Your Reading List & recommendations

Cyber security and your business: What to look out for in 2021

We spoke to Suhail Ansari, Senior Vice President, Consumer Engineering and Operations at leading security firm and O2 partner, McAfee. He guides us through some of the biggest threats to business security in 2021.

2020 was the year many businesses had to go digital. It was also a year when crime went digital too. Suhail Ansari highlights how 2020 re-shaped the cyber security landscape and the security issues businesses need to pay attention to in 2021.

Staying safe while working from home

According to McAfee monitoring, there was a 22% increase in the number of connected home devices globally from the start of the pandemic to January 2021. With more people using connected devices at home, cyber-criminals have been granted access to personal information that could affect employers.

“Remote employees are more likely to use personal devices while working and log onto home networks that aren’t fully secured. What’s more, many of the systems behind consumer networks haven’t had their passwords changed from the default settings since it was first introduced into the home,” Suhail explains.

There are ways to protect business information at home:

  • Ask all employees to update their device passwords
  • Add a security solution that protects your people’s devices
  • Invest in a virtual private network (VPN) that’ll encrypt data if someone connects to a malicious wifi network

Mobile payment scams

Contactless payments have quickly become the norm. Mobile payment apps make transactions quick, simple and traceable. But they’re also making our money more vulnerable than ever.

Suhail predicts an increase in ‘receive-based exploits’ in 2021. Imagine getting an email saying you’re receiving a refund for a concert that was cancelled due to COVID-19,” he explains. “The email instructs you to click on the URL in the message, fill in your bank information, and ‘accept the refund.’ But instead of getting your money back, you find that you’ve handed over your financial data to scammers.

The best way to protect your people and your business? Get anyone who receives a link like this one in Suhail’s example to hover over the URL. This shows a link preview. Keep your eyes peeled for any grammatical errors or typos – as it’s a sure sign of phishing. If the URL doesn’t look right, tell your people to not click on the link, report the message, and then delete it.

“Qshing” or QR code abuse

QR codes came back in a big way in 2020. With businesses using them to interact with customers while following social distancing guidance. However, while some safe QR codes were introduced to support our wellbeing, others may also put people’s data at risk.

“QR codes provide scammers with a new avenue for disguising themselves as legitimate businesses and spreading malicious links. Scammers are quick to exploit popular or new technology and QR codes are no different. McAfee predicts that this type of cyber-crime will only increase during 2021,” explains Suhail.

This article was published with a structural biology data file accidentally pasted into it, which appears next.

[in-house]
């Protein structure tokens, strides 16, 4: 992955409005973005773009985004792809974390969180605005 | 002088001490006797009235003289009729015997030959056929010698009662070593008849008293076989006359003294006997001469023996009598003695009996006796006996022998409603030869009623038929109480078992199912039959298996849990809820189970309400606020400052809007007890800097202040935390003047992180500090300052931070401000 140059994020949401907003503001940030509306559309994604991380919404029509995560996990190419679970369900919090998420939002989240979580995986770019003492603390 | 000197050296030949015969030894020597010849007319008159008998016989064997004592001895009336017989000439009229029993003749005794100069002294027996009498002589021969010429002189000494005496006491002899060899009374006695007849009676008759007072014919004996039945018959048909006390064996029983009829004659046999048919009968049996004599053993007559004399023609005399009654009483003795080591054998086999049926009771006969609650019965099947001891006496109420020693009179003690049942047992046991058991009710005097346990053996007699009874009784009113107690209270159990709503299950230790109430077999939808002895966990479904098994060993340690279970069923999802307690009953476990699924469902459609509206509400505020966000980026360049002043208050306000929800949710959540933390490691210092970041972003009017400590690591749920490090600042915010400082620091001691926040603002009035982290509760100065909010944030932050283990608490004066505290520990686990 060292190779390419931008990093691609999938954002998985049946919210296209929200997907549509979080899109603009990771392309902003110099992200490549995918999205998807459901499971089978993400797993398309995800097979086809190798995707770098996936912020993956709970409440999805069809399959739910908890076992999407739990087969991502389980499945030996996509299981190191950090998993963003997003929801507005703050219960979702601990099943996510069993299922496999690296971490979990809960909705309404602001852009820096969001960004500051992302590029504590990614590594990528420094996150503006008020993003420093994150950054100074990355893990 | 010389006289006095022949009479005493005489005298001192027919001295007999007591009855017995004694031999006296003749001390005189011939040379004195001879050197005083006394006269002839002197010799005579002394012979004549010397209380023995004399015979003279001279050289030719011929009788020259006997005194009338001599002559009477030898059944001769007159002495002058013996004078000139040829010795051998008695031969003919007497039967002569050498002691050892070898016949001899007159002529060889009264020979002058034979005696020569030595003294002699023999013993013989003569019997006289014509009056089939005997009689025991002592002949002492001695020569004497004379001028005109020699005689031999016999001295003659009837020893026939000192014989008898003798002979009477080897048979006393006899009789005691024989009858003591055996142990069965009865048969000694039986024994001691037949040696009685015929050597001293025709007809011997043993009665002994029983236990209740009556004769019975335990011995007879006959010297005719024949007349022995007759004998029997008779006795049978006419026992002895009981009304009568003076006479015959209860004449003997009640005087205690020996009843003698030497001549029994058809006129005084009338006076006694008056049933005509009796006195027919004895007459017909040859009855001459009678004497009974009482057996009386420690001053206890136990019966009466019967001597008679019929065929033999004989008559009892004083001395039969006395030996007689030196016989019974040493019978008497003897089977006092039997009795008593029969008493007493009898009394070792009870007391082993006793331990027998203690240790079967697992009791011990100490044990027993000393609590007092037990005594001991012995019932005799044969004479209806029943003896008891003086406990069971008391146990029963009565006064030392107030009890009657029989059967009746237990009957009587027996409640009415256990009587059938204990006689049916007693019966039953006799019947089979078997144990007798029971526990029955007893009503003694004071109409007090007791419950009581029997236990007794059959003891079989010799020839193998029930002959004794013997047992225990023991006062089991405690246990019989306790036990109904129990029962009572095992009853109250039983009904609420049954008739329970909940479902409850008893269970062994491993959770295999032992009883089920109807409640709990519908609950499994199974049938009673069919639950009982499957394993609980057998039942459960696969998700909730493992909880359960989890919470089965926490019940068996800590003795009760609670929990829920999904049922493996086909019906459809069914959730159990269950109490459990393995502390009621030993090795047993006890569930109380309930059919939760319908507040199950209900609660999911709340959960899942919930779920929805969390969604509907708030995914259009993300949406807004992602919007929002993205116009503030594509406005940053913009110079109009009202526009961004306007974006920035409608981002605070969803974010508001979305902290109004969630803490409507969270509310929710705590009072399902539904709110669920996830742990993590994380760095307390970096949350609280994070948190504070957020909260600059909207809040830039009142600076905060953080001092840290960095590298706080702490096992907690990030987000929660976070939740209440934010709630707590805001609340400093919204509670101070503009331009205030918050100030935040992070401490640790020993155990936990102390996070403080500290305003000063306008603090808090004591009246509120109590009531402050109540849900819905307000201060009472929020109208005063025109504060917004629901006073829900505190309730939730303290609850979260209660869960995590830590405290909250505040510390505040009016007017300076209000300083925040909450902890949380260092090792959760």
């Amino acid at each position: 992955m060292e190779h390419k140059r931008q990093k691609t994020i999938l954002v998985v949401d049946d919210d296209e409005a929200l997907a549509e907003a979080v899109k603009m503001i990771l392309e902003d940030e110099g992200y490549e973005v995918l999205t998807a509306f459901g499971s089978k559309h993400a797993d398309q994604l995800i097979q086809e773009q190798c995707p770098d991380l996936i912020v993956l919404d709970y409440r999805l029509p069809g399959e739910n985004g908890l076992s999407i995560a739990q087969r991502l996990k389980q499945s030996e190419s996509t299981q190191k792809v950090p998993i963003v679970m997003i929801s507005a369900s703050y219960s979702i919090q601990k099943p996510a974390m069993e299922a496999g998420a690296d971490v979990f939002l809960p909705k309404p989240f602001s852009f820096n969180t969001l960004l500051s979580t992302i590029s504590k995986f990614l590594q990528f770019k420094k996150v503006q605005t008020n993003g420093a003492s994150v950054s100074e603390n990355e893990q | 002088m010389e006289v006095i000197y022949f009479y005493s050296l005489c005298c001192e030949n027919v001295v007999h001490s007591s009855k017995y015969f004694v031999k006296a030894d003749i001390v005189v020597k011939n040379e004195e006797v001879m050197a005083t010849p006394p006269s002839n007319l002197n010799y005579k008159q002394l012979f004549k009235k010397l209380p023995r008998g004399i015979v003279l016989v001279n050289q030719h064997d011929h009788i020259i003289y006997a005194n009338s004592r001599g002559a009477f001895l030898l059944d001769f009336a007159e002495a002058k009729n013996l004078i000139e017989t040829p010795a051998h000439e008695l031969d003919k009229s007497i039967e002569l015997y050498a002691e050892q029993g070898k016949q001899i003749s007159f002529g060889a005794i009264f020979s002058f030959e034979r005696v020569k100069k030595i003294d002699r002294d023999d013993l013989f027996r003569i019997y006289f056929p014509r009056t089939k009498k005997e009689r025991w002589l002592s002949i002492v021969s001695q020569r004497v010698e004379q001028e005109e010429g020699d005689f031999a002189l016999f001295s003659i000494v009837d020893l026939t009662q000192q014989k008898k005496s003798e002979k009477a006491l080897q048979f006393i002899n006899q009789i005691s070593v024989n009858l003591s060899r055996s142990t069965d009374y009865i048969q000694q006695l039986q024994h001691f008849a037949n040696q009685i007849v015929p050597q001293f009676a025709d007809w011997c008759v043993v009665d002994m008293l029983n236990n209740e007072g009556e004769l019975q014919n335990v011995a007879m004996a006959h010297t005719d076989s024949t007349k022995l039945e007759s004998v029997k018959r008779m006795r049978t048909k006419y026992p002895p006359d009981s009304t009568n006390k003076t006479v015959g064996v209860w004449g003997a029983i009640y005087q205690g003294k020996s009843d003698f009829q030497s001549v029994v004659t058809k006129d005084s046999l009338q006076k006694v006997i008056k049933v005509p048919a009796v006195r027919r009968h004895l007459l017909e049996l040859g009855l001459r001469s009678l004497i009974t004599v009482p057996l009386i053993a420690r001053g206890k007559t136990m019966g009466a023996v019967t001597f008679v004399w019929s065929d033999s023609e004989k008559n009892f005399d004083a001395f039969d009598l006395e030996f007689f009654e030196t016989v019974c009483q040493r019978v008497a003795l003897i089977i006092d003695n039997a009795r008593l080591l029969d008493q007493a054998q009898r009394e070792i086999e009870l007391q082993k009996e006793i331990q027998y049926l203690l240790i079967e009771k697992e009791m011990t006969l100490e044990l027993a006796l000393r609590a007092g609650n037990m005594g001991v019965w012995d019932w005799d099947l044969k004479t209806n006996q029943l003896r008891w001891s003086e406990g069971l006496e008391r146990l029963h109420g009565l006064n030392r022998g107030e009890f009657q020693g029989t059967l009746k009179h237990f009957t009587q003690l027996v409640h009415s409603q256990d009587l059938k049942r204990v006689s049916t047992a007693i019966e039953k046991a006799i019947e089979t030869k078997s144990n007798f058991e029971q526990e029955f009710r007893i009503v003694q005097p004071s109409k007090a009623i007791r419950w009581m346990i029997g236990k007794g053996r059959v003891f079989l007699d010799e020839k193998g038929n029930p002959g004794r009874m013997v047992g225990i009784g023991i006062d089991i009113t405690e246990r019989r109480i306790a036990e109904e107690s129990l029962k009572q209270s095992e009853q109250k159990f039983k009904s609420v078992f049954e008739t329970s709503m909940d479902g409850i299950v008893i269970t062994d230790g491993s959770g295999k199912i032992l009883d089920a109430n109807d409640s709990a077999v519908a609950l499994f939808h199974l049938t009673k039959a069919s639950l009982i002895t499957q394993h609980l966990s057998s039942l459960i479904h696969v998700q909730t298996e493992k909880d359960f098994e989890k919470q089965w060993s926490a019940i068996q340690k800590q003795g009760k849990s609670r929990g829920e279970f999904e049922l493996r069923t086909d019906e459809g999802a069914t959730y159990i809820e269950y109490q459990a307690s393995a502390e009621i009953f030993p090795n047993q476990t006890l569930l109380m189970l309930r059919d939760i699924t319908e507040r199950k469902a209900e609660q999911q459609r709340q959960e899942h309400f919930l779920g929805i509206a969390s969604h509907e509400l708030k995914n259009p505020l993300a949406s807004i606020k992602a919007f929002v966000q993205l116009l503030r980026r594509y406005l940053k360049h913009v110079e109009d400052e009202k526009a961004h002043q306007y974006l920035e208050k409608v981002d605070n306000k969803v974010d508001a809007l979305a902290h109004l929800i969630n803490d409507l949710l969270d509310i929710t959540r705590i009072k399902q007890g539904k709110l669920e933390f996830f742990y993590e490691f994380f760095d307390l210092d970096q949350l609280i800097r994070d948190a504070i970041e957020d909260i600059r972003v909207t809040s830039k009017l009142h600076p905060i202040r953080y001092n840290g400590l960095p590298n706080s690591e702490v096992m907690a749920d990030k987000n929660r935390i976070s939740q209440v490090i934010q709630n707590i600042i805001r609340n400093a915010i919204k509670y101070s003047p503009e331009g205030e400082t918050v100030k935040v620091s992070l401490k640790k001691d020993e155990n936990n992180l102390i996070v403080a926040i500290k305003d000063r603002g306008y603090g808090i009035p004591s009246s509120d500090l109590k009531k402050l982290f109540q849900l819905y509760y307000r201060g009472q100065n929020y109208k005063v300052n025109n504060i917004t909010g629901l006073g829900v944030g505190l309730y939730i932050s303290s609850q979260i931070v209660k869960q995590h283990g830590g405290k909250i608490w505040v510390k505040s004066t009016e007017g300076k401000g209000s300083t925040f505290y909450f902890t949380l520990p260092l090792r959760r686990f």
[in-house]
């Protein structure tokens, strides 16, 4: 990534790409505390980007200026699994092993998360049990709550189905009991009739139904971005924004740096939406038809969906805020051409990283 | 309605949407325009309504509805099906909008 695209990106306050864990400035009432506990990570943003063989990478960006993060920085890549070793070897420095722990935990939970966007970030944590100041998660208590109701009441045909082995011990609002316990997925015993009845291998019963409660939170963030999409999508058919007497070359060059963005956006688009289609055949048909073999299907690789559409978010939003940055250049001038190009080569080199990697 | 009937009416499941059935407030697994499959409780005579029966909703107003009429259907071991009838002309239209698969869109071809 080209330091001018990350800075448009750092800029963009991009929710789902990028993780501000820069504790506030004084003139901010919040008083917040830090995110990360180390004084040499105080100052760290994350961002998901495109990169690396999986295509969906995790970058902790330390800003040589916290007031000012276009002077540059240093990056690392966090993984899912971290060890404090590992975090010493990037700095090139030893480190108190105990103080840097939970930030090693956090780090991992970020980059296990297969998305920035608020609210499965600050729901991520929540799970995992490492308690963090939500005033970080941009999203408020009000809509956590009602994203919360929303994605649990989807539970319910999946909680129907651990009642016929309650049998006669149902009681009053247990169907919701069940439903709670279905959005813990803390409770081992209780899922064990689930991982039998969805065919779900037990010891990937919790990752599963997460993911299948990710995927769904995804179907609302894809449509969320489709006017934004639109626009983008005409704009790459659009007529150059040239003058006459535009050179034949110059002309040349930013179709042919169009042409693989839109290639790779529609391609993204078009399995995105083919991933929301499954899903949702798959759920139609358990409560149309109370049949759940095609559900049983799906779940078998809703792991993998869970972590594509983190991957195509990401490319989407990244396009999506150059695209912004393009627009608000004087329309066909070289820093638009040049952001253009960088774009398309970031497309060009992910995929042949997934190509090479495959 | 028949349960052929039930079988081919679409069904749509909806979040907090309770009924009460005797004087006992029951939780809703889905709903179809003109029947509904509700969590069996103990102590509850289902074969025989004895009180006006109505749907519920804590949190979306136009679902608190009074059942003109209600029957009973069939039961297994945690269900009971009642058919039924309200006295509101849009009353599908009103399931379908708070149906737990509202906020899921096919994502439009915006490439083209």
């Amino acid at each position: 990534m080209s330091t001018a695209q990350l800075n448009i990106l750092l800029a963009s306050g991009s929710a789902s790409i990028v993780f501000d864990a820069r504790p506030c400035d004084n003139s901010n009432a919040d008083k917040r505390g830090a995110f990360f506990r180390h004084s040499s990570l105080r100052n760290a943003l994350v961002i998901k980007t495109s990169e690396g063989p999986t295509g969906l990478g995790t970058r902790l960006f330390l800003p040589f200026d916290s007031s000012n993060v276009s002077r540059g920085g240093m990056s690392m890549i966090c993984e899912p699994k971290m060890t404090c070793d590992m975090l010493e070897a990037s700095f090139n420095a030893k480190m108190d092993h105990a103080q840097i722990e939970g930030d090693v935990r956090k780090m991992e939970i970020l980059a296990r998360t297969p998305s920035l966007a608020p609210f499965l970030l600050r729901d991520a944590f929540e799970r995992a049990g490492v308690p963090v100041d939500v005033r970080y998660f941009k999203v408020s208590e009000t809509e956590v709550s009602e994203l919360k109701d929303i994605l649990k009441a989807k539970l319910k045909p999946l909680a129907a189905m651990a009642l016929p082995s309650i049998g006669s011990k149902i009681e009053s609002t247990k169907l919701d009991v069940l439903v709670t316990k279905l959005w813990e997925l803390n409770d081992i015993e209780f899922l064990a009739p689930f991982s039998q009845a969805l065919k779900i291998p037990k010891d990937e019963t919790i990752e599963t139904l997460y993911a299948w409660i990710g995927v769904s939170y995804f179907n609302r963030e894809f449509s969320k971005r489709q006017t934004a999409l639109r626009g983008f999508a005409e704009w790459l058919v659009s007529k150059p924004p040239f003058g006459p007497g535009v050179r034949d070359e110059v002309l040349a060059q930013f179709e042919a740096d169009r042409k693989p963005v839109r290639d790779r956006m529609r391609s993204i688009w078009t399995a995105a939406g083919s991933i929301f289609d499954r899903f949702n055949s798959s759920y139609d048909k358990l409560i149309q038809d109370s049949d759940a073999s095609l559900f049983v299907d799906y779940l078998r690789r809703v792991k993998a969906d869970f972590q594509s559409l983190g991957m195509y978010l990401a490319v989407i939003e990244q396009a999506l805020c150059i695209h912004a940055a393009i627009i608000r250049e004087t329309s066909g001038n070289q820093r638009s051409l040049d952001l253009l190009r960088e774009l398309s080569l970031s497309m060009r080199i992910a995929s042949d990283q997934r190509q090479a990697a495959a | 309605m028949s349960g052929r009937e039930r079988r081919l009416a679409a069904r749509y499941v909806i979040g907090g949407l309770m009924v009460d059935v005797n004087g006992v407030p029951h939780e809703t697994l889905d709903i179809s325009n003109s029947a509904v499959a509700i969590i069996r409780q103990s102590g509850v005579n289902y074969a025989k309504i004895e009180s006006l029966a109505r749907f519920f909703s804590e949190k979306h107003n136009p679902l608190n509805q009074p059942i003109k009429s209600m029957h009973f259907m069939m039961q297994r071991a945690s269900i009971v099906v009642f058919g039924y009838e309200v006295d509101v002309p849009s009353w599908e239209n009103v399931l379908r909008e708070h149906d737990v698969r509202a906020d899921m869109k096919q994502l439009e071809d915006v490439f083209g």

Using QR codes, scammers can entice people into downloading malicious apps designed to steal data. Once a hacker gains access to a customer database, they can use this information to launch phishing scams under the guise of your business. This could damage your reputation as well as your bank balance.

So it’s worth investing in a security solution that will protect devices against malware, phishing attacks and other threats. 

Security checklist

Keeping one step ahead of cyber-criminals can feel like a daunting task. But there are a few extra things you and your people can do to stay secure.

1. Talk to your team

If people aren’t aware of the threats, they won’t know how to spot them. Tell them about best practices for cyber security, such as changing passwords and protecting customer data. Explain how small things can lead to much bigger issues and to take every potential threat seriously. Your O2 Account Manager can provide useful information to help.

2. Follow a procedure

Draft a procedure – like an escalation process – that outlines what to do if you face a cyber attack. Like hovering over the link, calling the sender or checking the legitimacy of an email sent with a link for payment. Don’t shy away from recirculating the information every six months, not only when someone joins the business. Induction days can be overwhelming for new people and they may forget. Resending vital information to all employees will give you peace of mind that everyone’s up to date on how best to deal with any security incident.

3. Invest in cyber security

The quickest and easiest way to protect your business is to invest in your cyber security. And there are some simple and cost-effective security tools that cover the threats Suhail has highlighted.

We can help

It’s worth considering whether your business may be more vulnerable to a cyber attack if your people are working remotely. O2 can help you protect your business with advice on a wide range of security options. 

We’re your one-stop-shop for all essential tech. We’ll give you a range devices, productivity and connectivity tools. And we’ll help to secure it all too. When you purchase a security product, like McAfee for Business, we’ll help you get it set up with our ‘Welcome to’ service. We’ll also give you access to dedicated O2 support whenever you need it.

Talk to our team today to find out what security solutions we can offer your business.

Or read more about McAfee for Business here.

All articles


Public sector

Safe & secure


Tech advice

Work smarter